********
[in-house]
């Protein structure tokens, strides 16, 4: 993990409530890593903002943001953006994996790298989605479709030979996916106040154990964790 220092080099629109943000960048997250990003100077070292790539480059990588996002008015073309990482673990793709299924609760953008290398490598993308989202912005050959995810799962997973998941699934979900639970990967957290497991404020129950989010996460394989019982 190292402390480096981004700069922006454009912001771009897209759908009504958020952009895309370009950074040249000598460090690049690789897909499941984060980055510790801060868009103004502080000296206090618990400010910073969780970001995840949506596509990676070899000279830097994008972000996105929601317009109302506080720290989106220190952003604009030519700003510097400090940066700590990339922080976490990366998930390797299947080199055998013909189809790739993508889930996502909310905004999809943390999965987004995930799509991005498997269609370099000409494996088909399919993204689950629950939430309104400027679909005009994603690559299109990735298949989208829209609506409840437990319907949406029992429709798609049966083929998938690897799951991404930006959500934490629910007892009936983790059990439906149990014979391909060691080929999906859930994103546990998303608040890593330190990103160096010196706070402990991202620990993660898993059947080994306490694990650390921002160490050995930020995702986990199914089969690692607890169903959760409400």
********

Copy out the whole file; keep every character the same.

[in-house]
């Protein structure tokens, strides 16, 4: 993990409530890593903002943001953006994996790298989605479709030979996916106040154990964790 220092080099629109943000960048997250990003100077070292790539480059990588996002008015073309990482673990793709299924609760953008290398490598993308989202912005050959995810799962997973998941699934979900639970990967957290497991404020129950989010996460394989019982 190292402390480096981004700069922006454009912001771009897209759908009504958020952009895309370009950074040249000598460090690049690789897909499941984060980055510790801060868009103004502080000296206090618990400010910073969780970001995840949506596509990676070899000279830097994008972000996105929601317009109302506080720290989106220190952003604009030519700003510097400090940066700590990339922080976490990366998930390797299947080199055998013909189809790739993508889930996502909310905004999809943390999965987004995930799509991005498997269609370099000409494996088909399919993204689950629950939430309104400027679909005009994603690559299109990735298949989208829209609506409840437990319907949406029992429709798609049966083929998938690897799951991404930006959500934490629910007892009936983790059990439906149990014979391909060691080929999906859930994103546990998303608040890593330190990103160096010196706070402990991202620990993660898993059947080994306490694990650390921002160490050995930020995702986990199914089969690692607890169903959760409400």